Survival prep is something most of us never want to have to worry about. Unfortunately, that also means it’s often the most overlooked group of items that one should carry if they find themselves venturing into the great outdoors. I believe that camping should consist of what’s needed for your trip along with a few “just in case” items. I don’t need a four-course meal while trekking through the backcountry. The feeling of being remote is what brings me pleasure. Getting away from pavement, getting away from crowds, getting away from the creature comforts of home and calling the forest or desert your home for even just a few short days, that’s what it’s all about. Regardless of how you spend your time outdoors, being prepared is something you need to be concerned with.
ITS Tactical Editor-in-Chief’s note: This post was written by Brett McKay and originally ran on The Art of Manliness.
In the quest to streamline your camping trips, foil packet meals can be one of your greatest allies. It’s cooking at its simple best; you take some ingredients, wrap them up in a foil parcel, and place the pouch in a campfire’s coals to cook. You can prepare these foil packets before you head out into Mother Nature, and they require no pots and pans, no plates, and no clean up. All you need is a fork and some fire. And, if you know what you’re doing, they can be incredibly tasty and satisfying. So today we’re going to cover the basics of foil packet cooking and provide you with some delicious recipes to try the next time you venture into the great outdoors.
The ongoing trend in the consumer market of providing small, ready-to-go, individual size packages of consumables has been a win-win for the lightweight and ultralight backpacking communities. Always looking to shave a few extra ounces or grams off of our overall pack weight, these individual servings are the perfect fit for trail snacks, drinks, condiments – you name it.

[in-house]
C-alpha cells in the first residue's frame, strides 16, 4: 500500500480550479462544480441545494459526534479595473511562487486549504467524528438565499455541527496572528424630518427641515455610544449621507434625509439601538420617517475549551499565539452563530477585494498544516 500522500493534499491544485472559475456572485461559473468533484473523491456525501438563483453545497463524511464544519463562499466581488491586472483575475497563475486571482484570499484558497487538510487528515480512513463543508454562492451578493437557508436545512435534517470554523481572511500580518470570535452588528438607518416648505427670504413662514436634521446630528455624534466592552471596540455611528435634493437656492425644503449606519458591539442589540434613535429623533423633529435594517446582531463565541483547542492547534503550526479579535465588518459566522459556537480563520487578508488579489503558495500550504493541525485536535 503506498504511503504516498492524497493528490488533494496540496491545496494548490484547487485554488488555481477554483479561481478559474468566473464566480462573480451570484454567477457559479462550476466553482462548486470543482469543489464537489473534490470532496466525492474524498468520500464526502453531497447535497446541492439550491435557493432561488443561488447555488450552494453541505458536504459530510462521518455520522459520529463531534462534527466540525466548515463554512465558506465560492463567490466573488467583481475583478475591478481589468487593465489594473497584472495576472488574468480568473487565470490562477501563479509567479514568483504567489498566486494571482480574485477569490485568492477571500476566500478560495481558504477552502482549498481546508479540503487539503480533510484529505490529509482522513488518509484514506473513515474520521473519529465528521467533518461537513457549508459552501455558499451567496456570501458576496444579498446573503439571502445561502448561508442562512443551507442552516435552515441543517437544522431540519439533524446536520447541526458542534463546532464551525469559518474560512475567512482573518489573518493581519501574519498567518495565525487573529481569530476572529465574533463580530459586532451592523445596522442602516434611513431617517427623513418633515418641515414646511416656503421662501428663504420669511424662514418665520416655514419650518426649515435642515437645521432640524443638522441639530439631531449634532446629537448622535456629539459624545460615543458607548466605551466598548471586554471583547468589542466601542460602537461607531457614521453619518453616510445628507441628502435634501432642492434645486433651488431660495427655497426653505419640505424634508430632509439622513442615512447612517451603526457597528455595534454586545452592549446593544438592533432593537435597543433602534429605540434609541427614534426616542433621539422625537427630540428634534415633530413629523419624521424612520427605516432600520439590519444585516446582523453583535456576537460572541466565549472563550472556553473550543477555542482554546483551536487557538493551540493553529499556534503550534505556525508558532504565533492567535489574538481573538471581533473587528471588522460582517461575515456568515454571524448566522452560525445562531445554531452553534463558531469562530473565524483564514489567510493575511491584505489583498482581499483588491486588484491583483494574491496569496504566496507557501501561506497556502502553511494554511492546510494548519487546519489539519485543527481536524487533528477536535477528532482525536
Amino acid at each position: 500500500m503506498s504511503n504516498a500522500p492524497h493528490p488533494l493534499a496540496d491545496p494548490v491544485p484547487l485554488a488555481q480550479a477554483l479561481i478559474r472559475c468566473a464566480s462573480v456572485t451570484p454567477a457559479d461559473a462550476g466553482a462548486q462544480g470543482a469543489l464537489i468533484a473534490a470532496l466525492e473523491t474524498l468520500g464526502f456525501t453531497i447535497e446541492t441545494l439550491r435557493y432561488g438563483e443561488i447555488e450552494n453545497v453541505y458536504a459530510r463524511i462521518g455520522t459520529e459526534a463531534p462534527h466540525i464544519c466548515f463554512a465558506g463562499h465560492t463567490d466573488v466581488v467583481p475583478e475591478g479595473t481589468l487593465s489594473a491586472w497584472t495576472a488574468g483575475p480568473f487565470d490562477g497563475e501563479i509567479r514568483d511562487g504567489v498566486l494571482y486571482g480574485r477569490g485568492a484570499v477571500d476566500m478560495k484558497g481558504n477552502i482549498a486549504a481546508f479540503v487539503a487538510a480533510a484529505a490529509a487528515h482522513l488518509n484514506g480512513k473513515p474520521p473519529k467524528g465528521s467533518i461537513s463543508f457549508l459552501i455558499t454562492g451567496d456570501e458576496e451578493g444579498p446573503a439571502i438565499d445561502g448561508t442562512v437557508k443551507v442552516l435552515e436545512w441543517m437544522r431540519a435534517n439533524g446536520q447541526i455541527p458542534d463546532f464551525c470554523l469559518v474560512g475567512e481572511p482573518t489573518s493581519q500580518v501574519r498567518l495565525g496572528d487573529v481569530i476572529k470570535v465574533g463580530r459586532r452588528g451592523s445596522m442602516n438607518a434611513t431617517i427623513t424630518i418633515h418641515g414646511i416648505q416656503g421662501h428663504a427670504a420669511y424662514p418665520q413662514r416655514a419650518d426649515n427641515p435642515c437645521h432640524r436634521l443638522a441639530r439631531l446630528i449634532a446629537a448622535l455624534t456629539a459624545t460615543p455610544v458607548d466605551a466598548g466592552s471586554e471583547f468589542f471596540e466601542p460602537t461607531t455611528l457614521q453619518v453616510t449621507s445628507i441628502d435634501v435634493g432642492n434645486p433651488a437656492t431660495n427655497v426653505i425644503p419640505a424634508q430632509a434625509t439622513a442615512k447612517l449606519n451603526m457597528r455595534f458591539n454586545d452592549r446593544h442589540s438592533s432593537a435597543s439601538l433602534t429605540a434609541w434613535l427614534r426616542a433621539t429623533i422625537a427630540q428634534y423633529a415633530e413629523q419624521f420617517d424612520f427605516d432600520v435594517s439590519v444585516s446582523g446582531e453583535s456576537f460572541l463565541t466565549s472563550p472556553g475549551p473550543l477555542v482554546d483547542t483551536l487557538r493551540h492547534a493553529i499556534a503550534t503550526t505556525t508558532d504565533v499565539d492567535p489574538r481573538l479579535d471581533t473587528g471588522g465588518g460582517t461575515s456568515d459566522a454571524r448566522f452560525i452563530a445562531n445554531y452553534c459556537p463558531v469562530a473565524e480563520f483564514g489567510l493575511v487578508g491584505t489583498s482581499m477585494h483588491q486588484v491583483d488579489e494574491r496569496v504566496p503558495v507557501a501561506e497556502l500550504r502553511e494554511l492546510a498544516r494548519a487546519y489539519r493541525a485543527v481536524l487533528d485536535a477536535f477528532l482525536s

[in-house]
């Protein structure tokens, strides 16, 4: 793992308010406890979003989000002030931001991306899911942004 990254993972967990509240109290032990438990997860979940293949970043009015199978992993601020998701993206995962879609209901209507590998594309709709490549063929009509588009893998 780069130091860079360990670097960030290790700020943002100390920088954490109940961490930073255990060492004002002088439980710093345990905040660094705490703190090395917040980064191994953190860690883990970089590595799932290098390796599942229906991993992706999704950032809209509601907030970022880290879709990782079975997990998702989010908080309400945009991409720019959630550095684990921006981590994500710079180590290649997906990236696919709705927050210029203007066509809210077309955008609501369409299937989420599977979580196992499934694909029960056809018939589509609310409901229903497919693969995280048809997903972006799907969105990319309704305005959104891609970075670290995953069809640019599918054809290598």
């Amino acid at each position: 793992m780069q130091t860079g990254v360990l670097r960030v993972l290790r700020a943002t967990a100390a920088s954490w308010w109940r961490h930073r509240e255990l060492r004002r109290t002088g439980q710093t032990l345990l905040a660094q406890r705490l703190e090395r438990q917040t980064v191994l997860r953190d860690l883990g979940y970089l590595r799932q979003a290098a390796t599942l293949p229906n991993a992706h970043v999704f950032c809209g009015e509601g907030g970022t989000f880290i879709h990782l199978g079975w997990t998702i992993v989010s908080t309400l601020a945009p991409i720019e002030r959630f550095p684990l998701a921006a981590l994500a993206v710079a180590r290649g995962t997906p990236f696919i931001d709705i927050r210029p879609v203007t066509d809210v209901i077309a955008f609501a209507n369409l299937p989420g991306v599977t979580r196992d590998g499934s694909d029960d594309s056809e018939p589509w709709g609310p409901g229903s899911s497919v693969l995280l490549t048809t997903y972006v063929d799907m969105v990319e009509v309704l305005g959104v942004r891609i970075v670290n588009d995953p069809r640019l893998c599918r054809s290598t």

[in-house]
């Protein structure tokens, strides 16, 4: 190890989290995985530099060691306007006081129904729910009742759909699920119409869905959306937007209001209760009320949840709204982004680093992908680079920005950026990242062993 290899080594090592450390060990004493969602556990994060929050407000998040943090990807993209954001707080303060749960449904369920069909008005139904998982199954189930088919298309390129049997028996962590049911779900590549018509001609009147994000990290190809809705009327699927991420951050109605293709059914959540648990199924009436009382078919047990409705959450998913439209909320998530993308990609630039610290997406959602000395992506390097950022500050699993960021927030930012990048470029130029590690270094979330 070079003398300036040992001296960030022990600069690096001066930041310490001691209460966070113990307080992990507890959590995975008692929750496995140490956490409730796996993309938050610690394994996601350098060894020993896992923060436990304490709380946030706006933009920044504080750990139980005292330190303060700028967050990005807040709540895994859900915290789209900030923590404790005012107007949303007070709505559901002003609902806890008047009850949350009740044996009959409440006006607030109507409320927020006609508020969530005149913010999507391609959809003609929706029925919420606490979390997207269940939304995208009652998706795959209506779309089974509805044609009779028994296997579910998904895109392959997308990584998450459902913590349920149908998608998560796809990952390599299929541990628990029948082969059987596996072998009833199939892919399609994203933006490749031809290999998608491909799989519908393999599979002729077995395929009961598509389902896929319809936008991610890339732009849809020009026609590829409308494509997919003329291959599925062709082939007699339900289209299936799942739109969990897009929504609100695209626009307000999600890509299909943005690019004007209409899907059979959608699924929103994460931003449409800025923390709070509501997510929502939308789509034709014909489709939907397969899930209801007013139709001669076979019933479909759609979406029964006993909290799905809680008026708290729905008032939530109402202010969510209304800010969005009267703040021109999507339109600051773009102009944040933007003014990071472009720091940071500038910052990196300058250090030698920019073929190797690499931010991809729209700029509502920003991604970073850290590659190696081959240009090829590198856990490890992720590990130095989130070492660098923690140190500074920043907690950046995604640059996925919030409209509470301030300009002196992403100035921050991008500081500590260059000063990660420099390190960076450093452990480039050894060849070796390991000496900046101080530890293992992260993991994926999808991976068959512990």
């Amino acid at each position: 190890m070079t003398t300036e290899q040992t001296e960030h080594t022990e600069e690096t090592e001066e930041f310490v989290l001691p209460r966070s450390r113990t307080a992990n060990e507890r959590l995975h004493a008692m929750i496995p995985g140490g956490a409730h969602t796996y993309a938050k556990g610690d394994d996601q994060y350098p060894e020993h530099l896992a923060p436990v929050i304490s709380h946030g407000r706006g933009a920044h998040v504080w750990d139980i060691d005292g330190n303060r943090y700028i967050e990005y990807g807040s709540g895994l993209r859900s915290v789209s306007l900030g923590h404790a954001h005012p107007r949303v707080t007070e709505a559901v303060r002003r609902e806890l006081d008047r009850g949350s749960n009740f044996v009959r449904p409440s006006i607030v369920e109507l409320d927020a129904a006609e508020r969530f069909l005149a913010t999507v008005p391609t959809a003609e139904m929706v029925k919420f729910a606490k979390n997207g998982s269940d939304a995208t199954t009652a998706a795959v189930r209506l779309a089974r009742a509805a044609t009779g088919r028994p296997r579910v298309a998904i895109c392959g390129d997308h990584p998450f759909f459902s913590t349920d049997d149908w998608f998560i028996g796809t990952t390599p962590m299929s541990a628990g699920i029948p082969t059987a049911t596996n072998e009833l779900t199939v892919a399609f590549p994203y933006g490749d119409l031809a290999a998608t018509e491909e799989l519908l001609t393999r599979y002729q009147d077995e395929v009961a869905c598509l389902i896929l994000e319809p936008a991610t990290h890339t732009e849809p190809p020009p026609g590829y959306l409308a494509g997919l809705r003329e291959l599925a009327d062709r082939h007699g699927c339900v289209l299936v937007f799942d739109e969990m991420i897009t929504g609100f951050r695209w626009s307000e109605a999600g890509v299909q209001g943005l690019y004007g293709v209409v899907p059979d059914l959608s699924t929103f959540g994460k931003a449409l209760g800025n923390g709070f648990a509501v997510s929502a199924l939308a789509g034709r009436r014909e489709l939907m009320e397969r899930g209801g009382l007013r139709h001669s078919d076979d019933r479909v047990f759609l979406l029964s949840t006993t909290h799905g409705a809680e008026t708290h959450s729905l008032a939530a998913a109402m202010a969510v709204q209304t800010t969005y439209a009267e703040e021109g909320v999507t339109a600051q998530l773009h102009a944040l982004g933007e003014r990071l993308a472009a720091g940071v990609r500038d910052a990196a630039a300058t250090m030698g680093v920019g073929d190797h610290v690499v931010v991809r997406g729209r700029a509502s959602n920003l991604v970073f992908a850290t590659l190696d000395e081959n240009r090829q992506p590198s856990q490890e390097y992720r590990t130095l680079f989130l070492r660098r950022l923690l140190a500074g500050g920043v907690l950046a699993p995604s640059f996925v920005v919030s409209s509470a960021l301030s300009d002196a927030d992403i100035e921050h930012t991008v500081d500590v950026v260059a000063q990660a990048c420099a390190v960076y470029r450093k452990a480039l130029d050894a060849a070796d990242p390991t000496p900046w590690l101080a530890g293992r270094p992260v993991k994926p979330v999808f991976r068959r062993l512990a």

However, these nicely packaged individual servings can come at a premium. They can often be pricy or difficult to find without going online and ordering in bulk + shipping. That’s when the creative types among us come up with ingenious solutions that lets us make our own alternatives using things we usually have lying around.
The Tarahumara from Hill People Gear is a small pack that manages to reach an impressive equilibrium between simplicity and versatility. Originally envisioned as a hydration carrier, the Tarahumara grew during its development into a small pack and compression panel.
This is the fourth post in my series on lightweight backpacking aimed at helping you reduce your overall pack weight without sacrificing any of the comfort or necessities. In my first post I introduced you to the concept of lightweight backpacking, the benefits, how to get started, and taking less stuff. The second post focused on weighing your gear, using gear lists, and knowing how much weight you are carrying. The third post focused on reducing the weight of your “Big Three” – your tent, backpack, and sleeping bag.
Carrying on the waist isn’t an option when you’re wearing a pack with a belt. In order to do its job, the pack belt needs to wrap tightly around the waist, which makes any bulky items between the waist and the pack belt inappropriate. A holster could be mounted to the pack belt itself, but then you drop your gun whenever you drop your pack. If you choose to carry a handgun in the backcountry, you probably want it with you and readily accessible at all times.